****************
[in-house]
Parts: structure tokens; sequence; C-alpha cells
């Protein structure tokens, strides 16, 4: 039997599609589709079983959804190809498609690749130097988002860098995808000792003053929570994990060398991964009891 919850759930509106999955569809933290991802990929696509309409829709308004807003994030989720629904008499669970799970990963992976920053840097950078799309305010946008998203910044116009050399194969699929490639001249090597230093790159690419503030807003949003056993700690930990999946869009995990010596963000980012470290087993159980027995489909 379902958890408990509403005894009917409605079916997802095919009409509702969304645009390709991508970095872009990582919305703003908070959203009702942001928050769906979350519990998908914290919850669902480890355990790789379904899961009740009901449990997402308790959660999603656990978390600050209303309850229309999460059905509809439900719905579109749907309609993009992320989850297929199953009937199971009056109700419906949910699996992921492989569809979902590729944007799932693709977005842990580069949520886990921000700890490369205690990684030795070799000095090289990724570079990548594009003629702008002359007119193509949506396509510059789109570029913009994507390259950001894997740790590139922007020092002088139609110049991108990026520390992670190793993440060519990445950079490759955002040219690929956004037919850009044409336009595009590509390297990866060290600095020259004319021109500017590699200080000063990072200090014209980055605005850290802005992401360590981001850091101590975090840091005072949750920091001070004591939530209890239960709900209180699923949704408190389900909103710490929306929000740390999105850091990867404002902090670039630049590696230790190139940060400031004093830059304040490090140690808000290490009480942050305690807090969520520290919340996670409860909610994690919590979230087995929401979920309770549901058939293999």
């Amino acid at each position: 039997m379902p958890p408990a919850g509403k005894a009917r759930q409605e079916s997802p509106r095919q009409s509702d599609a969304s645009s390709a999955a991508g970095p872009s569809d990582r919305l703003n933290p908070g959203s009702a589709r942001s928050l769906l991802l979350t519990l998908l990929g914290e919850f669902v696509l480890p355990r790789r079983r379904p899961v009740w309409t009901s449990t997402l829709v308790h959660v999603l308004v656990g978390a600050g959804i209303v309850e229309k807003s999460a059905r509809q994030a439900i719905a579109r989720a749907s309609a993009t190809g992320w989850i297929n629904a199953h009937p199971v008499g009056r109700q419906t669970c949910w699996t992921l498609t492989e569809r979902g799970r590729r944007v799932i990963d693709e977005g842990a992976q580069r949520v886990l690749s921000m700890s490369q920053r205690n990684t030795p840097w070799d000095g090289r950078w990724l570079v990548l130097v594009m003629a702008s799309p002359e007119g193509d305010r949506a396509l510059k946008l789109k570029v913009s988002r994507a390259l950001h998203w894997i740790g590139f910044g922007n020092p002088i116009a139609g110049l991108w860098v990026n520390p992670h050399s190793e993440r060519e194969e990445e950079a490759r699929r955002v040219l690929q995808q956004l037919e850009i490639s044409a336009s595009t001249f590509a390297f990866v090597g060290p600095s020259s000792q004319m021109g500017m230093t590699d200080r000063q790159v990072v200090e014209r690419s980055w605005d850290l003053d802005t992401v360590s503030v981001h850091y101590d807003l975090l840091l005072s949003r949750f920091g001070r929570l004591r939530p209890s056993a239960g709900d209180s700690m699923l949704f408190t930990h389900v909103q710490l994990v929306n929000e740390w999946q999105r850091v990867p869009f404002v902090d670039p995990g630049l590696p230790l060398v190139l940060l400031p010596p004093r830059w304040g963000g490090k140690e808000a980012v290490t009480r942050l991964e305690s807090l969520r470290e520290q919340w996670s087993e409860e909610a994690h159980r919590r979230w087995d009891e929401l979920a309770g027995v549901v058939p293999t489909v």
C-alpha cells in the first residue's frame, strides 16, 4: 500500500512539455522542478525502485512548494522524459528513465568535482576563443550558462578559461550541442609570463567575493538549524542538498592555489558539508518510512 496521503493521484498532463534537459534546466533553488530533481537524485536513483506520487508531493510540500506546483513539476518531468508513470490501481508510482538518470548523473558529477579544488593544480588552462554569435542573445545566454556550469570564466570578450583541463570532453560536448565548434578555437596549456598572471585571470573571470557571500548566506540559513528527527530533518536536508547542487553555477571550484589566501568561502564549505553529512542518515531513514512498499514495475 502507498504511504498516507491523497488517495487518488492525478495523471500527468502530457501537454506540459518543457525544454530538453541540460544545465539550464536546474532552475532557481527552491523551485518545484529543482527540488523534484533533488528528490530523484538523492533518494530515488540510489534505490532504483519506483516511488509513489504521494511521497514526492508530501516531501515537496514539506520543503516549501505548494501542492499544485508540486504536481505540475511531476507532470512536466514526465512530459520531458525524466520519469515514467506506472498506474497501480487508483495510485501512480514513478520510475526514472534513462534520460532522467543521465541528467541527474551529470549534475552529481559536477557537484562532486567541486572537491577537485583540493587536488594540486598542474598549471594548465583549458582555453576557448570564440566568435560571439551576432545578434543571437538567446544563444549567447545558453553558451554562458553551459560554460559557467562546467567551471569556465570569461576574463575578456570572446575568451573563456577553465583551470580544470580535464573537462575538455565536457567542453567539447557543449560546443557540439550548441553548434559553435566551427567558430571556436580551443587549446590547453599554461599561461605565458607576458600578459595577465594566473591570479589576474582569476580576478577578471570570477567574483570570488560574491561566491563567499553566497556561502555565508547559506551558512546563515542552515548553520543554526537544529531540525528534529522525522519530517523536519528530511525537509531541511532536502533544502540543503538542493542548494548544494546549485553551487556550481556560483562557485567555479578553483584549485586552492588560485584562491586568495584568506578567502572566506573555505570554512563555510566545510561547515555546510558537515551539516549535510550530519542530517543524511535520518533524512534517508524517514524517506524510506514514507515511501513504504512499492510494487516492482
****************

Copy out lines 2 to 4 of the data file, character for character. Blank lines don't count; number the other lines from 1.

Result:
Parts: structure tokens; sequence; C-alpha cells
């Protein structure tokens, strides 16, 4: 039997599609589709079983959804190809498609690749130097988002860098995808000792003053929570994990060398991964009891 919850759930509106999955569809933290991802990929696509309409829709308004807003994030989720629904008499669970799970990963992976920053840097950078799309305010946008998203910044116009050399194969699929490639001249090597230093790159690419503030807003949003056993700690930990999946869009995990010596963000980012470290087993159980027995489909 379902958890408990509403005894009917409605079916997802095919009409509702969304645009390709991508970095872009990582919305703003908070959203009702942001928050769906979350519990998908914290919850669902480890355990790789379904899961009740009901449990997402308790959660999603656990978390600050209303309850229309999460059905509809439900719905579109749907309609993009992320989850297929199953009937199971009056109700419906949910699996992921492989569809979902590729944007799932693709977005842990580069949520886990921000700890490369205690990684030795070799000095090289990724570079990548594009003629702008002359007119193509949506396509510059789109570029913009994507390259950001894997740790590139922007020092002088139609110049991108990026520390992670190793993440060519990445950079490759955002040219690929956004037919850009044409336009595009590509390297990866060290600095020259004319021109500017590699200080000063990072200090014209980055605005850290802005992401360590981001850091101590975090840091005072949750920091001070004591939530209890239960709900209180699923949704408190389900909103710490929306929000740390999105850091990867404002902090670039630049590696230790190139940060400031004093830059304040490090140690808000290490009480942050305690807090969520520290919340996670409860909610994690919590979230087995929401979920309770549901058939293999």
């Amino acid at each position: 039997m379902p958890p408990a919850g509403k005894a009917r759930q409605e079916s997802p509106r095919q009409s509702d599609a969304s645009s390709a999955a991508g970095p872009s569809d990582r919305l703003n933290p908070g959203s009702a589709r942001s928050l769906l991802l979350t519990l998908l990929g914290e919850f669902v696509l480890p355990r790789r079983r379904p899961v009740w309409t009901s449990t997402l829709v308790h959660v999603l308004v656990g978390a600050g959804i209303v309850e229309k807003s999460a059905r509809q994030a439900i719905a579109r989720a749907s309609a993009t190809g992320w989850i297929n629904a199953h009937p199971v008499g009056r109700q419906t669970c949910w699996t992921l498609t492989e569809r979902g799970r590729r944007v799932i990963d693709e977005g842990a992976q580069r949520v886990l690749s921000m700890s490369q920053r205690n990684t030795p840097w070799d000095g090289r950078w990724l570079v990548l130097v594009m003629a702008s799309p002359e007119g193509d305010r949506a396509l510059k946008l789109k570029v913009s988002r994507a390259l950001h998203w894997i740790g590139f910044g922007n020092p002088i116009a139609g110049l991108w860098v990026n520390p992670h050399s190793e993440r060519e194969e990445e950079a490759r699929r955002v040219l690929q995808q956004l037919e850009i490639s044409a336009s595009t001249f590509a390297f990866v090597g060290p600095s020259s000792q004319m021109g500017m230093t590699d200080r000063q790159v990072v200090e014209r690419s980055w605005d850290l003053d802005t992401v360590s503030v981001h850091y101590d807003l975090l840091l005072s949003r949750f920091g001070r929570l004591r939530p209890s056993a239960g709900d209180s700690m699923l949704f408190t930990h389900v909103q710490l994990v929306n929000e740390w999946q999105r850091v990867p869009f404002v902090d670039p995990g630049l590696p230790l060398v190139l940060l400031p010596p004093r830059w304040g963000g490090k140690e808000a980012v290490t009480r942050l991964e305690s807090l969520r470290e520290q919340w996670s087993e409860e909610a994690h159980r919590r979230w087995d009891e929401l979920a309770g027995v549901v058939p293999t489909v």